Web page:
Watching a Guatemalan film is not an everyday event here in the States, much less one whose dialogue is primarily in Kaqchikel, a Maya Indian language. But more importantly than that, Ixcanul, a film by first time director Jairo Bustamante, conveys a sense of power and truthfulness that puts most commercial filmmaking in the shade.
Ixcanul means “volcano,” and there is an imposing one towering over the Guatemalan village in which most of the action takes place. In the first scene we see 17-year-old Maria being dressed in traditional garb by her mother. She’s been betrothed to Ignacio, the foreman of the coffee plantation where her father and all the other men work. At a dinner in the groom’s honor she looks on silently while her parents answer questions about her from his family. Can she cook? Does she love Ignacio? Oh, yes, of course. Now, Ignacio needs to go on a trip, and they will marry when he returns. Unknown to her family, however, Maria is enamored of a local youth named Pepe, who drinks too much and is planning to steal back into the U.S. where he has been before. Maria’s plan is to run away with him. He has sex with her, fails to use any protection, and things take a wrong turn for Maria.
This set-up might sound familiar, but the film is anything but. Bustamante patiently weaves a finely detailed picture of life for these people, living on the edge of poverty. The fine, vivid cinematography, by Luis Armando Arteaga, makes the beauty and the hardness of the country real for us. The characters do not fall into despair, but try and try some more to find their way out of trouble, and in this respect the mother, Juana, is perhaps the most bold and surprising figure in the film. At first we don’t like her. She bosses everyone around without mercy, especially her daughter, who is assumed to have no agency whatsoever in her own marriage. But as trouble descends on the family, the mother’s unflagging loyalty to her daughter, and her indomitable energy, makes us admire her. The mother is played by Maria Telon. The daughter is played by Maria Mercedes Caroy, who evokes a steady seriousness that belies her years. All the actors are nonprofessional: Maya Indians from the village where Bustamante heard the stories on which he based this film.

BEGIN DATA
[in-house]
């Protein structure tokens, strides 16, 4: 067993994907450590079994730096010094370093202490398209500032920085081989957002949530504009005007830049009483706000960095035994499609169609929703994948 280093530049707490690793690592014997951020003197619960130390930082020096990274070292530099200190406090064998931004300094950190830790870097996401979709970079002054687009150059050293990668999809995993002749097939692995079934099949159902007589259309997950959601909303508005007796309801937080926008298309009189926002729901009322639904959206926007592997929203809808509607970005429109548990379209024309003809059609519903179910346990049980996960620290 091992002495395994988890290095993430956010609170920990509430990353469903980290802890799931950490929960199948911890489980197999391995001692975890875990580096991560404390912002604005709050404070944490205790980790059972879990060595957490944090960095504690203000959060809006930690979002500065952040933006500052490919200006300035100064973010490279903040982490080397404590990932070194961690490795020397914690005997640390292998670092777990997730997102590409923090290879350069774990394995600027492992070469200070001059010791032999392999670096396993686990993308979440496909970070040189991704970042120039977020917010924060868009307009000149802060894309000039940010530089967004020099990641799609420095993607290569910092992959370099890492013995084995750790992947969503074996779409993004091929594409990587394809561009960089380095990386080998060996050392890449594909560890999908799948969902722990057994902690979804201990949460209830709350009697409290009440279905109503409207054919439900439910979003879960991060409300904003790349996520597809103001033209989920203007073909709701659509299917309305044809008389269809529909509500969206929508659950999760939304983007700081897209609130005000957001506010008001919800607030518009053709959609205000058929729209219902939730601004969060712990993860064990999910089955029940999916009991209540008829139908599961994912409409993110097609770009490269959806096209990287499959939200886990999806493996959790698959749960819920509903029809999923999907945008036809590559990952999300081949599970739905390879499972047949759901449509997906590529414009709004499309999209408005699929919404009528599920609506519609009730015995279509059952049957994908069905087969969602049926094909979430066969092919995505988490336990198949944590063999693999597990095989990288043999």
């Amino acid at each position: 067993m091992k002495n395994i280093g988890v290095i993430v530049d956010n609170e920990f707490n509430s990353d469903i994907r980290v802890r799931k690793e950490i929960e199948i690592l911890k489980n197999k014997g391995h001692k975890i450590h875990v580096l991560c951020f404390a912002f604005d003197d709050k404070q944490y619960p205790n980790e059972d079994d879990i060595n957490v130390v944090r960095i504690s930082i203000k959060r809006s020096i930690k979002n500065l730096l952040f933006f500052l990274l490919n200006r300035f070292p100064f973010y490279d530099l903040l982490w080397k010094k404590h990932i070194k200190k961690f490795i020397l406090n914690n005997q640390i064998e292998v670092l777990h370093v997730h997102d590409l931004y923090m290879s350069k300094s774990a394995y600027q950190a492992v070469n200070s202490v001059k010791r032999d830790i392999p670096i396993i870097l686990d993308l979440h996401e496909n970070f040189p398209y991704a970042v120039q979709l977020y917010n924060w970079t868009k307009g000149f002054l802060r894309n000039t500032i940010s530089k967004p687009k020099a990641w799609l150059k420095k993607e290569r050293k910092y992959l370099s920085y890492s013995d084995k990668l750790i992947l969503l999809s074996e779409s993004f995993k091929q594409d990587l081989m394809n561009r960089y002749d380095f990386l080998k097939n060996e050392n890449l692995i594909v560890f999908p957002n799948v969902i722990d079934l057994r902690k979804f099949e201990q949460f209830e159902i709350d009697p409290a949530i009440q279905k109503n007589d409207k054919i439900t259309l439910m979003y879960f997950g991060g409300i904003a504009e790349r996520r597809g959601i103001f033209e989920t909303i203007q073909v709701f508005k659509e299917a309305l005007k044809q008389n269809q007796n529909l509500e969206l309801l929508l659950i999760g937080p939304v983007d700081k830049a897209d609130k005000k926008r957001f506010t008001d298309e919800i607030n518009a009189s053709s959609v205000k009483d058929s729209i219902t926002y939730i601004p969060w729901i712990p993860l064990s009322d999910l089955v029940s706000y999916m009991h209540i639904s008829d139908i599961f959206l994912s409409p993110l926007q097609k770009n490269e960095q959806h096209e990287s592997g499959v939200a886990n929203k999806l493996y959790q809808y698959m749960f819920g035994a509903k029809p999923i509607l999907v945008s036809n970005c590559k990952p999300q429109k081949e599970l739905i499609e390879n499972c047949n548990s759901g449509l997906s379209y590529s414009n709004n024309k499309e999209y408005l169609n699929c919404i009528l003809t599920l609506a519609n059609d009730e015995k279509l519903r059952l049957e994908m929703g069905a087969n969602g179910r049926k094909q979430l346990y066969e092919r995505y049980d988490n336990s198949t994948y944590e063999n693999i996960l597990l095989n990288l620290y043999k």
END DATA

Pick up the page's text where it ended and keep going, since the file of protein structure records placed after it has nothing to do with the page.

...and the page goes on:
Never very explicit, but still present in the movie’s incidents and atmosphere, is the exploitation that rules the world in which Guatemalan peasants struggle to live. The conversations of some of the young men at the local bar about the United States reveal misconceptions, with some cynical truths as well, while the fields the men farm are plagued with poisonous snakes, a problem that remains unsolved by the expensive pesticide sold to the plantation by an American company. One of the most painful ironies is how the Indians cannot be understood by the Spanish-speaking bureaucrats in the nearby city who are supposed to help them, a failure with severe consequences. Yet through all this, Ixcanul presents a portrait of strength and family cohesion that speaks to us across all divides.